Love in Shakespeare’s Works Love is what Ludwig Wittgenstein called a “family-resemblance” concept: that is to say, it has no single, core meaning in all of its separate uses. Instead it produces a network of meanings, each of which may in turn be related to other words – other strands in the network – cognate with it in ways that depend on context.
Love in Shakespeare’s Works (Cont’d)
Many of his works are a conflict of love and hate
Two examples are Romeo and Juliet and All’s Well That Ends Well
All throughout Shakespeare’s Sonnets, he mentions a love between two people
They can be divided into two sections
Section one 1-126
Section two 127-154
These sonnets have a recurring theme of young beauty destroyed over a period of time, and the ability of art and love to exceed time and even death and last forever
1-17 recommended marriage
18-24 was young love
25-52 discussed travel, absence, and disgrace
53-75 was about relationship problems
76-103 rival poet and jealousy
127-154 the dark lady
The most popular of his sonnets were sonnets number 18, 29, 116, 126, and 130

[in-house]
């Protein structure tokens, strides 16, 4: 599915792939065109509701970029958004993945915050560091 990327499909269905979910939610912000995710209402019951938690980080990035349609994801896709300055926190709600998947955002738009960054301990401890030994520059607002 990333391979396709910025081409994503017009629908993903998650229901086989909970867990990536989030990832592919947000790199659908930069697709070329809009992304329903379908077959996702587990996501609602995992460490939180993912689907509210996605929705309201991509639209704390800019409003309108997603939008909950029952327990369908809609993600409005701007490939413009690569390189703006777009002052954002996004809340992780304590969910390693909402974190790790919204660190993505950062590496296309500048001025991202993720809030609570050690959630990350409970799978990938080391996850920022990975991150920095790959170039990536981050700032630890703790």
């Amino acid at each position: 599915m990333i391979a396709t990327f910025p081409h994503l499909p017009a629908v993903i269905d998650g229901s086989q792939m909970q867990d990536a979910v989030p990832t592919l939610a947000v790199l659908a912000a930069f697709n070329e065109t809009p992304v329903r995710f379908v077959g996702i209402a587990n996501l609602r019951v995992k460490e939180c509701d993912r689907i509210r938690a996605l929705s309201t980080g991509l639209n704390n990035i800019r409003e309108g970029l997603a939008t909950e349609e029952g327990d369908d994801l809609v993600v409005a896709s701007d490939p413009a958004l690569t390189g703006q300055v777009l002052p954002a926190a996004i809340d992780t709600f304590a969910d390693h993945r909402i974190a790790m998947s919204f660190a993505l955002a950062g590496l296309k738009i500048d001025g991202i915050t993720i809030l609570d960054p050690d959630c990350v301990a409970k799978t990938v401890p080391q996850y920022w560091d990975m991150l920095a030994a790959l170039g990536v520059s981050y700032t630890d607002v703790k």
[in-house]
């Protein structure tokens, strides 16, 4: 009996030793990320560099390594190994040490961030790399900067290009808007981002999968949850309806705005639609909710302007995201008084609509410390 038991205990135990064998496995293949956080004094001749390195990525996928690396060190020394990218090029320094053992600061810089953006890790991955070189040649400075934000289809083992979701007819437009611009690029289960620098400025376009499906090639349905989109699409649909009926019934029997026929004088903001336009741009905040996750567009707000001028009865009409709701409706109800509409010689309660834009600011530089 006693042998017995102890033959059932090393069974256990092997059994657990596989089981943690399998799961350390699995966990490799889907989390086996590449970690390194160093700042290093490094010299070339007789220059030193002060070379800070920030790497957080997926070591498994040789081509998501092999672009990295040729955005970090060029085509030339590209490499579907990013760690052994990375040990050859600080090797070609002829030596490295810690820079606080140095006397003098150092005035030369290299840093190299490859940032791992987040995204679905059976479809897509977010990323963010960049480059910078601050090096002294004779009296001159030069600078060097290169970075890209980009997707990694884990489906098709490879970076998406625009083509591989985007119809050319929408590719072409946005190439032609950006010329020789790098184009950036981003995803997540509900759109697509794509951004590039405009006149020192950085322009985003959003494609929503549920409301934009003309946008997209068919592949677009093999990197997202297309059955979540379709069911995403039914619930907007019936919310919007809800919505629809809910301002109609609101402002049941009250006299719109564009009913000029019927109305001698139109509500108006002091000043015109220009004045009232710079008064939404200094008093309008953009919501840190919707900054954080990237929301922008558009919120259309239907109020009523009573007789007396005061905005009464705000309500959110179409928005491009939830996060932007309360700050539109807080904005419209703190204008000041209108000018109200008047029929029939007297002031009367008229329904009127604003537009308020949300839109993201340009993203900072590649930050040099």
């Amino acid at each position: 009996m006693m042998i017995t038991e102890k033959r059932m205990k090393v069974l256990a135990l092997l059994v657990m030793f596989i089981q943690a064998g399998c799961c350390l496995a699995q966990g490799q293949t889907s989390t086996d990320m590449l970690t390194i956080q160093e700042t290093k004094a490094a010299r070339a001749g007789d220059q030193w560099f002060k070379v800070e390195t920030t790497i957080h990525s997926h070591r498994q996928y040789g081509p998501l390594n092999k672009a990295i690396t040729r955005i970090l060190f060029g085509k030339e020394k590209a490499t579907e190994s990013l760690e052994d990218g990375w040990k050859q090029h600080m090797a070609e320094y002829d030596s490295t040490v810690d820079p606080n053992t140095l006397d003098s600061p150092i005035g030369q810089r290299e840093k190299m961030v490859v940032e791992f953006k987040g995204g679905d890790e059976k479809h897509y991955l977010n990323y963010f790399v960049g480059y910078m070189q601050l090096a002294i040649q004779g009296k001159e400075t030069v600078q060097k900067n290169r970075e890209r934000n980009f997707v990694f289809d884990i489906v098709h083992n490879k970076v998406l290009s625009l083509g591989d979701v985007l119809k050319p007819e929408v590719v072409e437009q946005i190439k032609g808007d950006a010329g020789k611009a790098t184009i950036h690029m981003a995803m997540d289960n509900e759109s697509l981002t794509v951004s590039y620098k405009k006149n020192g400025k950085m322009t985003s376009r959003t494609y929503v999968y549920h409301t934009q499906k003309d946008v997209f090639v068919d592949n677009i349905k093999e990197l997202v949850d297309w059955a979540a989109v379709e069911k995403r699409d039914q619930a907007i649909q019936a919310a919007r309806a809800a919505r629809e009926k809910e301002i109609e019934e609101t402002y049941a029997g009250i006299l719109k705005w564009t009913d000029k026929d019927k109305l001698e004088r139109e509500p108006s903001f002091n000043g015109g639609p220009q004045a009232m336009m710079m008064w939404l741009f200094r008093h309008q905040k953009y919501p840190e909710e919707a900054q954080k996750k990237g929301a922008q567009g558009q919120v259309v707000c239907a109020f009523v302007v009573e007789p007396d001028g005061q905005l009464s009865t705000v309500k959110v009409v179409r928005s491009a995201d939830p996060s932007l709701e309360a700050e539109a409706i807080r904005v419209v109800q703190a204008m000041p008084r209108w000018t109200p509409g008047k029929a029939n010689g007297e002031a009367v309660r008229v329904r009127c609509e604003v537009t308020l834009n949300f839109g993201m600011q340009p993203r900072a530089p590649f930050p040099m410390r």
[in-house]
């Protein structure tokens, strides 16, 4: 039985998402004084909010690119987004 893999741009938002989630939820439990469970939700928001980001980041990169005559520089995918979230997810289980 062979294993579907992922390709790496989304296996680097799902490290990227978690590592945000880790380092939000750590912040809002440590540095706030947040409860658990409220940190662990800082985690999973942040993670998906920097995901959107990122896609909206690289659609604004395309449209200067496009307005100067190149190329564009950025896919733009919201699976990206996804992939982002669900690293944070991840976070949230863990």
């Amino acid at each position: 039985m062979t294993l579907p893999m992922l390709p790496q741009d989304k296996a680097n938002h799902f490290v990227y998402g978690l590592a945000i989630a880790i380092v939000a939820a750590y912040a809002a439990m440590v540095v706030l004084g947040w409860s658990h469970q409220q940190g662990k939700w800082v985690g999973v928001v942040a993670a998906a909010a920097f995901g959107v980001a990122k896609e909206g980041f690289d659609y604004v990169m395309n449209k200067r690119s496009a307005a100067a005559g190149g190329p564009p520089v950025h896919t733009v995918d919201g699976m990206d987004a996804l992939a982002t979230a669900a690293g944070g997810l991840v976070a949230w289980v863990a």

Marks a change in the theme of the “sonnet story”
The theme is love stability and power
Many believe it to be the ultimate love poem
Sonnet 29 The mood of the sonnets change The poet feels insecure, embarrassed, troubled, unsuccessful, and severely envious at everyone Something that makes this sonnet unusual is it bares only one metaphor
one of Shakespeare most famous, read, and admired sonnets, nonetheless it is the least understood and least agreed upon on what he was trying to portray.
Hilton Landry thinks that the sonnets leading up to sonnet 116 gives insight to this poem
The sonnet speaks of love in its most abundant and glorious form. Two people come together in love based on understanding and trust.
Throughout the poem, he speaks of everything love is, and in the final couplet, he says that if he is mistaken about the purities of true love, that he takes it back and no man has ever truly loved
It only has12 lines, instead of the normal 14 lines.
It also has a six rhymed pentameter couplet instead of the normal three quatrains with alternating rhyme
Is written about the dark lady
Is probably the most famous of all the sonnets
There has been a debate on whether this sonnet should be taken seriously or as amusing
Question of Authorship
There has been much debate in if Shakespeare truly wrote all that he is given credit for.
Many people say that the “true Shakespeare’s” are Francis Bacon, Christopher Marlowe, Edward de Vere, Sir Henry Neville
Michael J. Cummings claims that Shakespeare used his nickname “Will” in sonnet 135 as a pun and also indirectly identifies himself as the author of the poem.